The Definitive Black Power Aural Document
Over a five year period in Oakland, CA – archivist Pat Thomas befriended key leaders of the seminal Black Power Movement, dug through Huey Newton’s archives at Stanford University, spent countless hours and thousands of dollars on eBay, and talked to rank and file Black Panther Party members, uncovering dozens of obscure albums, singles, and stray tapes. Along the way, he began to piece together a time period (1967-1974) when revolutionaries were seen as pop culture icons: Bobby Seale, Eldridge Cleaver, Angela Davis, Stokely Carmichael – and musicians were seen as revolutionaries; Gil Scott-Heron, The Last Poets, Bob Dylan, John Lennon and others. As a result, Thomas wrote a 70,000-word hardcover book entitled Listen, Whitey! The Sights and Sounds of Black Power 1965 – 1975_ – to be published by blank">Fantagraphics in early 2012 – which also includes some 200 full color images of obscure recordings that encompass rock, soul, jazz, comedy, poetry, and even religious sermons blended with Black Nationalism.
Light In The Attic Records presents the companion ‘soundtrack’ to the book, For the time first ever, Black and White artists share space on a definitive anthology of the Black Power era. A cross-cultural overview that sees Bob Dylan’s out of print 1971 single “George Jackson” reissued for the first time along with several selections from Motown’s long forgotten ‘Black Forum’ label – Motown’s early 70’s Black Power militant imprint that has never been documented until now with provocative recordings from SNCC spokesman Stokely Carmichael, outspoken African-American poet Amiri Baraka, and Black Panther Party singer/songwriter Elaine Brown.
Intensive hours of research led to a 16-track anthology that not only brings together Dylan and Lennon on the same compilation for the first time (via John & Yoko’s 1972 song about Angela Davis), but presents the diversity of the Black Power Movement like never before. Despite their common goal of freedom and respect, many of these activists didn’t necessarily speak for or to each other. Eldridge Cleaver was living in exile in Algiers in 1970 when LSD guru Timothy Leary showed up seeking asylum. Weeks later, Leary was placed under ‘house arrest’ by Cleaver and that moment is presented here. The Last Poets quickly splintered into several factions not long after their debut and several recordings capture that tumultuous period. Comedian Dick Gregory was as into mocking the establishment as he was trying to make people laugh and his monologue reflects a time when ‘entertainment’ needed to be political to be relevant. There were regional private press 7 inch singles from the likes of the Shahid Quintet, and the Black Panther’s own band The Lumpen. Gene McDaniels’ Outlaw album has long been a cult favorite, and is represented by a 1970 live version of “Silent Majority.” No Black Power anthology would be complete without Gil Scott-Heron featured on a rare 1970’s solo piano take of “Winter in America.” The international significance of the times is reflected with a live 1969 recording of English folk singer Roy Harper’s “I Hate The White Man.”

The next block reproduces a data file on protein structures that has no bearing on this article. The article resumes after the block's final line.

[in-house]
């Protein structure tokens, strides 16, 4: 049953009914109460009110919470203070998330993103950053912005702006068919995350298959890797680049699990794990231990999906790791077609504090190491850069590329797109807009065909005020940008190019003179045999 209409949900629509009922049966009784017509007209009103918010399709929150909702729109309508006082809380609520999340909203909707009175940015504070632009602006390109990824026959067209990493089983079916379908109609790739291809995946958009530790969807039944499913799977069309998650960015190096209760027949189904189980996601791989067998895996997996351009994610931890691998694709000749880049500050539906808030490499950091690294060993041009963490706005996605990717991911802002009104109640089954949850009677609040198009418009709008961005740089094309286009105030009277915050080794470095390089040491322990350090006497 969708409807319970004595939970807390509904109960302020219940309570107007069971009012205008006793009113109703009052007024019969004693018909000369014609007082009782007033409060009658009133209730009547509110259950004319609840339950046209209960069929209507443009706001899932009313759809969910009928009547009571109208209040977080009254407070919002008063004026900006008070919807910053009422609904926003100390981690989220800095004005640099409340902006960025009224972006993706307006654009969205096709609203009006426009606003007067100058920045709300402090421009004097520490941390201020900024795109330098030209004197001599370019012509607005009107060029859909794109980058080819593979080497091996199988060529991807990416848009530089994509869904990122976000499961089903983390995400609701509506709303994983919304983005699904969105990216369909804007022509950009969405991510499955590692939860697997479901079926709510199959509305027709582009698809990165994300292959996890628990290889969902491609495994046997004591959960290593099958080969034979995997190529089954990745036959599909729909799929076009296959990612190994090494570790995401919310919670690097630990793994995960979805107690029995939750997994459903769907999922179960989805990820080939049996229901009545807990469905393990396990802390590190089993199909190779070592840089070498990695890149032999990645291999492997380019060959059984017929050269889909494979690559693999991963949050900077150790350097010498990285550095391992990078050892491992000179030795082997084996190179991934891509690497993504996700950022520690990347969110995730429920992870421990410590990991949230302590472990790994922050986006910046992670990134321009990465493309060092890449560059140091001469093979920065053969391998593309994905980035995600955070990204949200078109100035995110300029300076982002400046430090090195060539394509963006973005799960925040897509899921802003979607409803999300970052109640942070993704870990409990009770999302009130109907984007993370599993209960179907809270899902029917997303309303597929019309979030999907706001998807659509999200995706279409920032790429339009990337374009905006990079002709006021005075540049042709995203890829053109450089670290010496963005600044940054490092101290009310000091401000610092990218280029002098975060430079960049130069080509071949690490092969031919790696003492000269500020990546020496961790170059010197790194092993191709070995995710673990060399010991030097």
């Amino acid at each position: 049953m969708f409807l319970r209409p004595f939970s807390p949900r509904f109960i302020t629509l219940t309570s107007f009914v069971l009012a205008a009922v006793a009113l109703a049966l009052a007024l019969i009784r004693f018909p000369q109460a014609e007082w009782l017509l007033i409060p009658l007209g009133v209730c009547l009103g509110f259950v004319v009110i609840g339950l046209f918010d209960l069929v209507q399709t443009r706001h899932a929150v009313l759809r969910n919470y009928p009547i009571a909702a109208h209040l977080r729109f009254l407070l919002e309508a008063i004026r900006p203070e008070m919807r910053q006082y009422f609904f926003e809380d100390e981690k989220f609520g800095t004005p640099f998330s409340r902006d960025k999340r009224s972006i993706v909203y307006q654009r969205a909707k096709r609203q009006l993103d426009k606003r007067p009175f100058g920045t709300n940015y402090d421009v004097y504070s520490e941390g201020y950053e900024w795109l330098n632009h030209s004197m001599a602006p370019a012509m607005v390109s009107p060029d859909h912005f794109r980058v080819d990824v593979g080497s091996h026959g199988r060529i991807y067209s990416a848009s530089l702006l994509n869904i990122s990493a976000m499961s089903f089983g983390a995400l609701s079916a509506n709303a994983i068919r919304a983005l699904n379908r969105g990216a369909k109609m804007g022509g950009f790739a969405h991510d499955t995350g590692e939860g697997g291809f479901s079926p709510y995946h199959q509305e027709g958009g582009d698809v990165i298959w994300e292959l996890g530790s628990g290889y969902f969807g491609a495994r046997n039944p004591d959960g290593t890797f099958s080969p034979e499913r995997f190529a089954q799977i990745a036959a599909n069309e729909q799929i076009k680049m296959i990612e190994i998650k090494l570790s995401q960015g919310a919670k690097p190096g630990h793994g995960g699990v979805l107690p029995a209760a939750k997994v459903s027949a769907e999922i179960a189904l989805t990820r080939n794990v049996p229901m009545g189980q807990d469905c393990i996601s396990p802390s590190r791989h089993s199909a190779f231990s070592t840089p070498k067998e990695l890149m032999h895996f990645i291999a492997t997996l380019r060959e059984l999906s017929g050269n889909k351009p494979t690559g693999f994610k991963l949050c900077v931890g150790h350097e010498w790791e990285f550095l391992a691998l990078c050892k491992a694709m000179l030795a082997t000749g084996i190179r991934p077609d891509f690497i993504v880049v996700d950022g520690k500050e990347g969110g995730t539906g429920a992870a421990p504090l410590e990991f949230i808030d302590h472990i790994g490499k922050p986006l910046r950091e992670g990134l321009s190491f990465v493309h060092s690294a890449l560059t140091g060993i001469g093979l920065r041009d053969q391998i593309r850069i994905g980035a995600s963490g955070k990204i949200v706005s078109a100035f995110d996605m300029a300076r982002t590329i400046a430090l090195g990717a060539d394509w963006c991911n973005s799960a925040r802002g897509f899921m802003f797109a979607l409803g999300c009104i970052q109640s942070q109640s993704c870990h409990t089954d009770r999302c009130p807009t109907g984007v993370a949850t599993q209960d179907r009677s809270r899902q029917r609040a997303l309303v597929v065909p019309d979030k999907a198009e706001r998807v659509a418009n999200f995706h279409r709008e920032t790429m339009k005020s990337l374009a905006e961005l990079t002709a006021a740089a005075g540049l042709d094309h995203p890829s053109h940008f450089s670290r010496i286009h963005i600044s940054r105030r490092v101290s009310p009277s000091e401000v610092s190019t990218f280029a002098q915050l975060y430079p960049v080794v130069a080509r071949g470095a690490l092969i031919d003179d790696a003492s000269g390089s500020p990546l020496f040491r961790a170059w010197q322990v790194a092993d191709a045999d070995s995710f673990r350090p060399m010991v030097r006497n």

No less of an expert than New York based journalist Greg Tate recently remarked when glancing at the Listen, Whitey! book from which this compilation is gleaned; “Look out newjacks, post-blacks and radical rookies – this Molotov romancing family album is about to grab your mama.’’
Listen, Whitey! The Sounds of Black Power 1967-1974
Light in the Attic